Too much time had passed since the date of the alleged abuse of a Shattuck-St. Mary’s student.
Charges that a former Shattuck-St. Mary’s teacher sexually abused a teenage student in 1980 have been dropped because too much time has passed since the alleged acts, attorneys on both sides of the case said Thursday.
Joseph Machlitt, 63, of St. Paul, was charged in November with third-degree criminal sexual conduct and fourth-degree attempted criminal sexual conduct for allegedly having sex with a 14-year-old male student at the private prep school in Faribault, Minn., more than 32 years ago. The complaint even noted that Machlitt admitted the sexual abuse to police under questioning in October 2012.
However, the Rice County attorney’s office filed a motion for dismissal Wednesday, the same day that the former dorm parent and art teacher was to appear in district court for a hearing. The motion said prosecutors were “time-barred” from pursuing the case further.
Prosecutors filed the motion after defense attorney Anthony Torres provided information showing that the statute of limitations in place at the time prevented charging Machlitt now. The law has since been changed to broaden the ability of prosecutors to charge cases based on acts alleged to have happened many years ago. According to a motion filed by Torres:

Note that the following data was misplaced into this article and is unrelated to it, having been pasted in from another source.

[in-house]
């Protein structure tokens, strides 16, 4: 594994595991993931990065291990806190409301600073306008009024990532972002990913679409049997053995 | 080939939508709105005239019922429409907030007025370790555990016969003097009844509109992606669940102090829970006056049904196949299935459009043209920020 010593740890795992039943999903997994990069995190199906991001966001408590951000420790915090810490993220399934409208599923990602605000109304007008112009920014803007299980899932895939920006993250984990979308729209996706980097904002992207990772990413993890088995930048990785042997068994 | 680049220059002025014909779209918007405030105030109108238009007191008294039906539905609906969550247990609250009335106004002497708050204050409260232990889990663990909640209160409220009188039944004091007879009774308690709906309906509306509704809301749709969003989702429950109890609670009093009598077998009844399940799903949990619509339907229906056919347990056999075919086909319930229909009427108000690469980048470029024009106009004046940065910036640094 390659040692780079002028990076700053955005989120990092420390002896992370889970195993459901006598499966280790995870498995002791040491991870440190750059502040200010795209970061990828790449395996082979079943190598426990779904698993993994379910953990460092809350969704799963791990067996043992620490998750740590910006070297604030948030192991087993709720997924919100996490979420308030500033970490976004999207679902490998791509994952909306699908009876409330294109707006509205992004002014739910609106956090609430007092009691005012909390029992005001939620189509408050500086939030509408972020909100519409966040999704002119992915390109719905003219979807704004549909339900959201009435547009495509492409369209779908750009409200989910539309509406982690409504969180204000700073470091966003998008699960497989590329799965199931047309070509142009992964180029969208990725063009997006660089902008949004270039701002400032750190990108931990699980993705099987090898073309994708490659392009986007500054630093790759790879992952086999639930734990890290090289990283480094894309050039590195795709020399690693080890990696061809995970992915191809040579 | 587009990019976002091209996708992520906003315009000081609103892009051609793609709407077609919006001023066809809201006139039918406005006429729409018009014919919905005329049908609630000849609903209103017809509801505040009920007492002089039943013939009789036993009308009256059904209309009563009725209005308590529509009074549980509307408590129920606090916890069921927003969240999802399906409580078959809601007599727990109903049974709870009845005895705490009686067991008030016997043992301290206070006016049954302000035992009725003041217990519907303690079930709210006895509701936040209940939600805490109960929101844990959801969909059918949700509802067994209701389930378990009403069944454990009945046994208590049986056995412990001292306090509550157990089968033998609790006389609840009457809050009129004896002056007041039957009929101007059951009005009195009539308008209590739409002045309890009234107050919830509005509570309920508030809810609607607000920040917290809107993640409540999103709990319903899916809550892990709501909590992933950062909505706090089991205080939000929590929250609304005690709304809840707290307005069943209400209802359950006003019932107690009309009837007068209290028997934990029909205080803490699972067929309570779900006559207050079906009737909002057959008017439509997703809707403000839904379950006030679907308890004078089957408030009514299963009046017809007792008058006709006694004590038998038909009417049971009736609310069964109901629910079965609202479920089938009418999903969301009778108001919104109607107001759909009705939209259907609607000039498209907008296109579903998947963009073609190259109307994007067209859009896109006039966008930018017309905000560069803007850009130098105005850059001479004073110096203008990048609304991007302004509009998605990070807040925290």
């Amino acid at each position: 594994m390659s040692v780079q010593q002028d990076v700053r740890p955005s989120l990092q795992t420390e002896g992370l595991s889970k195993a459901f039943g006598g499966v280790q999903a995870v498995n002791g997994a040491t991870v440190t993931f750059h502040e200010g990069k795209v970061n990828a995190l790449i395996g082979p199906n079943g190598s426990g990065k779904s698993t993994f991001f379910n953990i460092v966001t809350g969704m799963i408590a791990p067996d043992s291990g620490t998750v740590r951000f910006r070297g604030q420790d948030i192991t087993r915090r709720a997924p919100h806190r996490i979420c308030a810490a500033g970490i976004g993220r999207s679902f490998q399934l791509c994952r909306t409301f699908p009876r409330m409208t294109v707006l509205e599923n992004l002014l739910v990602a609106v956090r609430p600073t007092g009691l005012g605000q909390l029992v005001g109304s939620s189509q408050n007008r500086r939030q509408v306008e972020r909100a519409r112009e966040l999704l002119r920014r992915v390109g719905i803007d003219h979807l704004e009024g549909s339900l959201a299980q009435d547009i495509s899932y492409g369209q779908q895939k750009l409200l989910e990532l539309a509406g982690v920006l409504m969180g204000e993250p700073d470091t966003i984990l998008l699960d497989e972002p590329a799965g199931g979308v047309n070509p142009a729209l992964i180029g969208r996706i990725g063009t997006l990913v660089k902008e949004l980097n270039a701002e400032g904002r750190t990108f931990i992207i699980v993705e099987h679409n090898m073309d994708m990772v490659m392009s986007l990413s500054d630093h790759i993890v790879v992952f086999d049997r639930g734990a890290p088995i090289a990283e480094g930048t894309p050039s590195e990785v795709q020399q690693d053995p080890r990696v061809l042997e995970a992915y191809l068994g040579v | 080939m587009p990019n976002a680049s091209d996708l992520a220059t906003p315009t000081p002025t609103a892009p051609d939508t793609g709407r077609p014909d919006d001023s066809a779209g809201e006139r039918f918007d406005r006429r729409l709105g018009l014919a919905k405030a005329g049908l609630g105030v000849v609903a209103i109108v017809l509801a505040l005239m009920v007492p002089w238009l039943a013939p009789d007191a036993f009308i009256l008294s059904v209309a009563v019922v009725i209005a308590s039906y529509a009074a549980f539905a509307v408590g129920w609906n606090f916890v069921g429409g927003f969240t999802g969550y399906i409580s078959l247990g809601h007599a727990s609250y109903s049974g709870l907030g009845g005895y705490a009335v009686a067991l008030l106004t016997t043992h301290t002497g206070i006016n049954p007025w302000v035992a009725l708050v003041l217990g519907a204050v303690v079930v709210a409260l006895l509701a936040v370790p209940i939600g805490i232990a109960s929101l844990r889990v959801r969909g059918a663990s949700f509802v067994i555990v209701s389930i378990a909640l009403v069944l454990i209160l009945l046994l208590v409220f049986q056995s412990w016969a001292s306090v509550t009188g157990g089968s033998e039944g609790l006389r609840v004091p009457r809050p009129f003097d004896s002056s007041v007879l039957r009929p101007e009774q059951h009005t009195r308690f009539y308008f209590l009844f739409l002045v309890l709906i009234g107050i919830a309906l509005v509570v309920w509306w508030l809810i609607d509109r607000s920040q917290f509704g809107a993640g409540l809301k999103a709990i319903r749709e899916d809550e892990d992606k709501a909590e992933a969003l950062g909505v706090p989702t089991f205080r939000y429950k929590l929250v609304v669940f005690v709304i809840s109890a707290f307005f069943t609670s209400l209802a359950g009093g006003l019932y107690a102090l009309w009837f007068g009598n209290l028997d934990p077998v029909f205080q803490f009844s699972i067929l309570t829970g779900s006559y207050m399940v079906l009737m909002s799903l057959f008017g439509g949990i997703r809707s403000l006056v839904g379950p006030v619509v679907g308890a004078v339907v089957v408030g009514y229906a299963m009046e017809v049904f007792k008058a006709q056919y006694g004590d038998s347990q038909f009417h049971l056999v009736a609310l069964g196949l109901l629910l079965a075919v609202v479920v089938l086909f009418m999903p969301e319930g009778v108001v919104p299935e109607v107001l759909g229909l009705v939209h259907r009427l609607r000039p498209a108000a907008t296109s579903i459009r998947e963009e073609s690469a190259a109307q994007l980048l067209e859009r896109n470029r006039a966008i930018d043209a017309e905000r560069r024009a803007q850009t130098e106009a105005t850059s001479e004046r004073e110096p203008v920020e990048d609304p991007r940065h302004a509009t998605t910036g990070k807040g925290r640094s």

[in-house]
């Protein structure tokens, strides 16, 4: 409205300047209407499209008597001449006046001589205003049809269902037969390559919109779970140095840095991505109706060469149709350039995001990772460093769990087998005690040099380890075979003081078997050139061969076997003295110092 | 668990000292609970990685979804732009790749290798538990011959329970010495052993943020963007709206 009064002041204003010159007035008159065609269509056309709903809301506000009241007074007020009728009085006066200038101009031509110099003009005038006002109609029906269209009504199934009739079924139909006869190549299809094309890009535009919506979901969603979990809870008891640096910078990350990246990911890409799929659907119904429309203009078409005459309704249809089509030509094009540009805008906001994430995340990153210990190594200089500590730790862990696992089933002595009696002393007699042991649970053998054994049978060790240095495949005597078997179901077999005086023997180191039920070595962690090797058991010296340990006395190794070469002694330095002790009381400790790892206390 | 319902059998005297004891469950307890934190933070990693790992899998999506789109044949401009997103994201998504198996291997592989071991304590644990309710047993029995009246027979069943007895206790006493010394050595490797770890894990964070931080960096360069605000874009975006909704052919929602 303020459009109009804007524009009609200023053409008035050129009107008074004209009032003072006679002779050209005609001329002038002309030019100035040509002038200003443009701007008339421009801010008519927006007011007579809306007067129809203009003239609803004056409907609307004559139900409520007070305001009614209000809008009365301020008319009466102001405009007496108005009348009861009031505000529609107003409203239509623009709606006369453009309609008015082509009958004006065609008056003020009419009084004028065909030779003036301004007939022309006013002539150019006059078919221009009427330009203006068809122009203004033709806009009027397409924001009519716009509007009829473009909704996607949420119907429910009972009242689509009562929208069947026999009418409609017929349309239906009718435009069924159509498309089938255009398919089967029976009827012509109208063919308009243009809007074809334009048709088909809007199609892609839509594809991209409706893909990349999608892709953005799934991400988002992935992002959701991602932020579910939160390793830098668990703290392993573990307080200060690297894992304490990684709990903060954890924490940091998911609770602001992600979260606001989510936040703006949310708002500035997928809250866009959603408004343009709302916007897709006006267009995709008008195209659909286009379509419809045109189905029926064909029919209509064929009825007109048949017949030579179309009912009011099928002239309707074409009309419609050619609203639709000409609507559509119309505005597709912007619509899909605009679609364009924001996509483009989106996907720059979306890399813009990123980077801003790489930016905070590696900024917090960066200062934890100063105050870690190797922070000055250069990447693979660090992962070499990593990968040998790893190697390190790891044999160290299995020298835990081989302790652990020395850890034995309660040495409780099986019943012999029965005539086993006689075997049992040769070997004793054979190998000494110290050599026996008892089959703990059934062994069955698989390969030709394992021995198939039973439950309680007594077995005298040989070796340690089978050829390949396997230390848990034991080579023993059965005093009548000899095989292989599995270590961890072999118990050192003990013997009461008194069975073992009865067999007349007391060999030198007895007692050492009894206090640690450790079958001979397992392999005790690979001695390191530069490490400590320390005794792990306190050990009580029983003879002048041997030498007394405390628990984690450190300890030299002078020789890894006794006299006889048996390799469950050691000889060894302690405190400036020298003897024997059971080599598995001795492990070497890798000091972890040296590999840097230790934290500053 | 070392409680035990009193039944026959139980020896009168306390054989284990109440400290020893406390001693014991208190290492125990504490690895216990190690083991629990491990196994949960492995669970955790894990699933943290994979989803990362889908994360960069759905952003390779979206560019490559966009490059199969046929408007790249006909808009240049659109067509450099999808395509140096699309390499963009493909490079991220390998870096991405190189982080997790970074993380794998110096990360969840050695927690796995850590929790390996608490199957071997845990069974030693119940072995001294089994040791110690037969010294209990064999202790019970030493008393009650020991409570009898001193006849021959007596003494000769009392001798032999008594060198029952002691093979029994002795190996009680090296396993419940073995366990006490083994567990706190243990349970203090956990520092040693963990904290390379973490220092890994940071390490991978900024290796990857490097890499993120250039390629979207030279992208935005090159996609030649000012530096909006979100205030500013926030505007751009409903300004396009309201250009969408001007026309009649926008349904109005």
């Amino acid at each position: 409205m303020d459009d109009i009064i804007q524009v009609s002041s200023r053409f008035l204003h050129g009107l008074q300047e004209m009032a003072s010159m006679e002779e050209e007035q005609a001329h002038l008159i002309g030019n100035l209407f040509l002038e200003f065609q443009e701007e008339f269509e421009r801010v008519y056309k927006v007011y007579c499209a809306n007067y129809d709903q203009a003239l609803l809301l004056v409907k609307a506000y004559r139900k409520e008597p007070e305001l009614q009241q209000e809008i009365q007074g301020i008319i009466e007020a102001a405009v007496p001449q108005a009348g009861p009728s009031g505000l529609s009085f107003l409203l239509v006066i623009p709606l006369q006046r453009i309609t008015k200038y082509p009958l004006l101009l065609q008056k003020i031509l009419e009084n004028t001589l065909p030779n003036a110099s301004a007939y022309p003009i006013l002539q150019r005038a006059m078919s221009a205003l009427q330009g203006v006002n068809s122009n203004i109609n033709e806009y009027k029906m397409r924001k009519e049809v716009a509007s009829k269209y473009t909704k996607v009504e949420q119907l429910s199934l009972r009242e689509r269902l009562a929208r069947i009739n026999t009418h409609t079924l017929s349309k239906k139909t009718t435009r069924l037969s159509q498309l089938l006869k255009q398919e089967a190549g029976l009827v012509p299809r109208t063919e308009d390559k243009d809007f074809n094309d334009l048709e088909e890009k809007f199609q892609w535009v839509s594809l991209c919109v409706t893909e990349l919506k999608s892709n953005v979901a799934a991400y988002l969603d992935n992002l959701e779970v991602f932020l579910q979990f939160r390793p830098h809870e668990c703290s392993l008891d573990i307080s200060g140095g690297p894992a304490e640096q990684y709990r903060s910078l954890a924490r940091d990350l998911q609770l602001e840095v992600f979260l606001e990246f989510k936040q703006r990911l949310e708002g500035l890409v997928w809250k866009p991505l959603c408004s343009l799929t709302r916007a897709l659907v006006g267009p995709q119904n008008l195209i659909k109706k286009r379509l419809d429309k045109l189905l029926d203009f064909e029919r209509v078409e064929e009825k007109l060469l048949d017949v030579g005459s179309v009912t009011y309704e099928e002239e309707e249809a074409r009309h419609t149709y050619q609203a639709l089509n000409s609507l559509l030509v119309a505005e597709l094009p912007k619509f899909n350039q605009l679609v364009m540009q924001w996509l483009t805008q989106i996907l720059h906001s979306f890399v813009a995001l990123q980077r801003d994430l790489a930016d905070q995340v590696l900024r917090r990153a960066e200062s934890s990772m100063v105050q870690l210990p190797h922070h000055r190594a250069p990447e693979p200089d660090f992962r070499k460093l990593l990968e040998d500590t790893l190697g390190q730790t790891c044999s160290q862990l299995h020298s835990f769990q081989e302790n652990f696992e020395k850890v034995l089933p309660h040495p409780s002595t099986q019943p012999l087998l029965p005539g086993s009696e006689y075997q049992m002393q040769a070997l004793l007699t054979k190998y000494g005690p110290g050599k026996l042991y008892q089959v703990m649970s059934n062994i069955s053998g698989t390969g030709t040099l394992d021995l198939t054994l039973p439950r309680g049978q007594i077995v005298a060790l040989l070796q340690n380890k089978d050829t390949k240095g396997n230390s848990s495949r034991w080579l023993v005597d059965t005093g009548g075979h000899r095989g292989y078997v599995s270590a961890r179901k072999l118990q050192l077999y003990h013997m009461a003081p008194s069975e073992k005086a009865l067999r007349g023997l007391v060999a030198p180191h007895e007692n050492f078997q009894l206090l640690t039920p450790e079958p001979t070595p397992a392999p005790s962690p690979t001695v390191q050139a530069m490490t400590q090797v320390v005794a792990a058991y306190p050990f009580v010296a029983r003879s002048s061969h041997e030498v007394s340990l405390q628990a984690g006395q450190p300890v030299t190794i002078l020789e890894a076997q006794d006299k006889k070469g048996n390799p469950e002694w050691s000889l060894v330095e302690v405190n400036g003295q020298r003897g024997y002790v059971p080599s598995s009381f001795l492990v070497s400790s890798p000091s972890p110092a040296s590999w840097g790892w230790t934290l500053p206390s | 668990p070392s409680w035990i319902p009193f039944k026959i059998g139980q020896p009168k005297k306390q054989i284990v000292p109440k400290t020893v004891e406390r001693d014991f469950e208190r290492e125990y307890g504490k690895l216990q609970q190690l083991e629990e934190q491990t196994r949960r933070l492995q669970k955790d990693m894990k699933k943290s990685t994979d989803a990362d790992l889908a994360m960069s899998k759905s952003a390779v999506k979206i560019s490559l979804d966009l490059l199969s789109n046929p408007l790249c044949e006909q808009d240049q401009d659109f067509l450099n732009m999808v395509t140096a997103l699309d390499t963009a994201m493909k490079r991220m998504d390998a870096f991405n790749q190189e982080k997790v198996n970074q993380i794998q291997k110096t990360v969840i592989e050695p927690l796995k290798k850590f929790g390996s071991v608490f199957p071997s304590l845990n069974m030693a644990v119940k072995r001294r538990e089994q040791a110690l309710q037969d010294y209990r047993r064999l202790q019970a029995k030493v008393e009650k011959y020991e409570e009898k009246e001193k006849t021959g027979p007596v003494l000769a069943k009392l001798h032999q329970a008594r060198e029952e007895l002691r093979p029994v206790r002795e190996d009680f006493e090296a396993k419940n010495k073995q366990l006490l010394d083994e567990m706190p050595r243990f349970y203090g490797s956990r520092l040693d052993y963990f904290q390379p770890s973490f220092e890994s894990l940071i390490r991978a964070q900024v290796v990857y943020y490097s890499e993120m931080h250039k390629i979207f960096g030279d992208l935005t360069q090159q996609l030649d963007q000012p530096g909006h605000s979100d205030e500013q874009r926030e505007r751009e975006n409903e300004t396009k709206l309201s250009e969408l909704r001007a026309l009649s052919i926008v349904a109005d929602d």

In 1980, the state’s statute of limitations provided a three-year period for the state to bring charges in criminal sexual conduct cases. However, the clock stops if an individual moves out of the state. If they return, the clock starts up again. In 1984, the time limit was extended to seven years for cases involving victims under 18.
Machlitt’s alleged offenses took place in the summer of 1980, when the three-year limit was in effect. He left the state that year to work in New Hampshire but returned to Minnesota in 1984. Although the law changed that year, it does not apply retroactively to alleged offenses before 1984. Therefore, the state would have been unable to prosecute Machlitt after 1987. Even if the 1984 law allowing seven years would have applied, it still would have been too late for the state to prosecute, Torres said.
Machlitt, who declined to comment Thursday about his case, was the third former teacher at Shattuck-St. Mary’s to have been accused of sexual misconduct with a student. In one case, the accused committed suicide. The other prosecution continues.
County Attorney G. Brian Beaumaster said Thursday that he’s certain that his office would have won a conviction against Machlitt.
The dismissal “has nothing to do with the merits of the case,” Beaumaster said, pointing to Machlitt’s confession.
Beaumaster described the accuser as “disappointed that Mr. Machlitt won’t be held accountable.”
The county attorney wants others who might have been abused to not be dissuaded by how this case turned out.
“Victims should always come forward and report,” even if they have doubts about whether too much time has passed.
Addressing his client’s confession to police, Torres said that there are “cases all the time where people make so-called admissions” that fail to hold up in court.
“That’s why we let a jury decide,” he said. “The issue of [Machlitt’s] so-called admission would have been challenged at trial.”
Paul Walsh • 612-673-4482
Staff writer Abby Simons contributed to this report.